Baklava is one of those desserts that has a reputation for difficulty, but is actually surprisingly easy to make. I suspect this is because working with phyllo dough always seems tricky, but if you follow a few very simple tips, it's really not — and the results are irresistible. Read on for how to make a pan of sticky, sweet, buttery, flaky, nutty baklava!
Baklava is a dessert of the Middle East and Mediterranean, and it has numerous variations depending on the country of origin. Turkey, Syria, Lebanon, Greece, Jordan, Israel, Afghanistan, Georgia, Iran, Armenia, and many other countries and regions all have a variation of this pastry, which is made with buttered layers of phyllo dough and ground nuts (usually pistachio, walnuts, or almonds, or a combination) and covered in a sweet, often honeyed, syrup. Other flavorings include cinnamon, cloves, rose water, cardamon, clove, and orange rind.
For this recipe, I used a mixture of walnuts and pistachios. I like this flavor combination and the pretty green color that the pistachios bring. For this same reason, I garnish my baklava with chopped pistachios, but you can use walnuts as well.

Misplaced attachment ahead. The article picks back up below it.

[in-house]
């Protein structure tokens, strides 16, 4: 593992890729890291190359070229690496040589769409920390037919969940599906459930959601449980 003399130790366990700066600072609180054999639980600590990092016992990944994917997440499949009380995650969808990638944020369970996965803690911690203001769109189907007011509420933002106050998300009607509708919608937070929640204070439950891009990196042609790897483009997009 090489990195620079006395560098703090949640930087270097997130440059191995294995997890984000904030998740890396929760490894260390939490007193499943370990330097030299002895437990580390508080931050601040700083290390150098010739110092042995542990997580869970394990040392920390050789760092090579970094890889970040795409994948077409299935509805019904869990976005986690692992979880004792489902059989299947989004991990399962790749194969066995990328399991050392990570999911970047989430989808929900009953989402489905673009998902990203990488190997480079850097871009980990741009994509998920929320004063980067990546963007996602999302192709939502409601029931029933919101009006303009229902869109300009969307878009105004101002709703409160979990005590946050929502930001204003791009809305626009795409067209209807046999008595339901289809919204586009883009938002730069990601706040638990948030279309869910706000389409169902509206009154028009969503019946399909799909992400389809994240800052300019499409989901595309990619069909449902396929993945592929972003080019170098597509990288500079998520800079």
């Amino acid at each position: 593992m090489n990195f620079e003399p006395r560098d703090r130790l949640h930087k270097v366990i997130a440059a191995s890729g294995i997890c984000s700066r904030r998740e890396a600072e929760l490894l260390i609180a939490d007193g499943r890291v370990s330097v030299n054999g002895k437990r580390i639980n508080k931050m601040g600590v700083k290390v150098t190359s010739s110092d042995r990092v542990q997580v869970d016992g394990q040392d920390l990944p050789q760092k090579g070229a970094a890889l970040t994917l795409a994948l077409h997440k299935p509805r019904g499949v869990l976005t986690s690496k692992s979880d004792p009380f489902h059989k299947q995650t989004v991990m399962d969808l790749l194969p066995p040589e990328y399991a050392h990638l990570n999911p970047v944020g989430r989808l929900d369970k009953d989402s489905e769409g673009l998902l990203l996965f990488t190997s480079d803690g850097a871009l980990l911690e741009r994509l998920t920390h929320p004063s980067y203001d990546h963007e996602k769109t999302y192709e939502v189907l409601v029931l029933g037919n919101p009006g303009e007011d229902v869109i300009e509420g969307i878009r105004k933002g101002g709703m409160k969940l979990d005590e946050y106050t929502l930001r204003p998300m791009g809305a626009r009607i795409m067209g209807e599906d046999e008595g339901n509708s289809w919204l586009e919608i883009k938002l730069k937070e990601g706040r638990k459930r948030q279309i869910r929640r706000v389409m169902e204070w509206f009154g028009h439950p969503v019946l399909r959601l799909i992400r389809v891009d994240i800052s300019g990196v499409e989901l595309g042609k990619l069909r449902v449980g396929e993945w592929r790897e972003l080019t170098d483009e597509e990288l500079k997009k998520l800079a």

The thing that most often scares people away from making baklava is handling the tissue paper-like sheets of phyllo. It really isn't that difficult, if you remember a few simple tips.
Tips for Working with Phyllo
Defrost your phyllo dough in the refrigerator. The night before you are going to make your baklava, put the package of phyllo dough in the refrigerator to defrost. Do not try to use frozen phyllo — it will crack.
Unwrap it carefully. The phyllo usually comes rolled up in plastic and should unwrap easily. Leave the larger plastic sheet beneath it and try to unroll it in the place where you will be using it so you won't have to move it once it's laid out.
Cover with a dampened tea towel. Dampen a cotton or linen tea towel and place it over the unrolled sheets. Important: Be sure the towel is wrung out very well. If the towel is too damp, it will gum up the sheets.
Keep it covered. Always replace the tea towel after you have removed a sheet of phyllo from the stack.
Handle gently. Be gentle with the sheets of phyllo. Keep the stack near your baking dish so you don't have to transport it very far once you lift a sheet off of the stack.